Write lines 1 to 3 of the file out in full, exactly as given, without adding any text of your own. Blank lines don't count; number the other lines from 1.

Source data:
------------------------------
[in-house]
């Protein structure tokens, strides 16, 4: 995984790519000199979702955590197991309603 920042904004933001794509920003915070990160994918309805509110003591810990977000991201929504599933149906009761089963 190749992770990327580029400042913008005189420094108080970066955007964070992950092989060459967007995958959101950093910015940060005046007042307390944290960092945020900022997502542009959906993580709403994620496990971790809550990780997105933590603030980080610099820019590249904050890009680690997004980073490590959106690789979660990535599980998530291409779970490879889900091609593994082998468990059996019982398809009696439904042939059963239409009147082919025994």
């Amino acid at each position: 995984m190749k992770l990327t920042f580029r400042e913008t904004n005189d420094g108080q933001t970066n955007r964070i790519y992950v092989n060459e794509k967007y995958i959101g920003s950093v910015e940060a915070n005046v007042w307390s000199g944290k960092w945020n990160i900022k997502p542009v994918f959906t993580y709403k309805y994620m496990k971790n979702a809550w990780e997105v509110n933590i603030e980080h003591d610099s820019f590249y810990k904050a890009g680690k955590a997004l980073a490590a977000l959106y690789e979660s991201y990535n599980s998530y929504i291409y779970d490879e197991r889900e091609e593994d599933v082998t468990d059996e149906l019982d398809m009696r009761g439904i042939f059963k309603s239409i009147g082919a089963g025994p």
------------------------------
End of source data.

[in-house]
């Protein structure tokens, strides 16, 4: 995984790519000199979702955590197991309603 920042904004933001794509920003915070990160994918309805509110003591810990977000991201929504599933149906009761089963 190749992770990327580029400042913008005189420094108080970066955007964070992950092989060459967007995958959101950093910015940060005046007042307390944290960092945020900022997502542009959906993580709403994620496990971790809550990780997105933590603030980080610099820019590249904050890009680690997004980073490590959106690789979660990535599980998530291409779970490879889900091609593994082998468990059996019982398809009696439904042939059963239409009147082919025994």
């Amino acid at each position: 995984m190749k992770l990327t920042f580029r400042e913008t904004n005189d420094g108080q933001t970066n955007r964070i790519y992950v092989n060459e794509k967007y995958i959101g920003s950093v910015e940060a915070n005046v007042w307390s000199g944290k960092w945020n990160i900022k997502p542009v994918f959906t993580y709403k309805y994620m496990k971790n979702a809550w990780e997105v509110n933590i603030e980080h003591d610099s820019f590249y810990k904050a890009g680690k955590a997004l980073a490590a977000l959106y690789e979660s991201y990535n599980s998530y929504i291409y779970d490879e197991r889900e091609e593994d599933v082998t468990d059996e149906l019982d398809m009696r009761g439904i042939f059963k309603s239409i009147g082919a089963g025994p």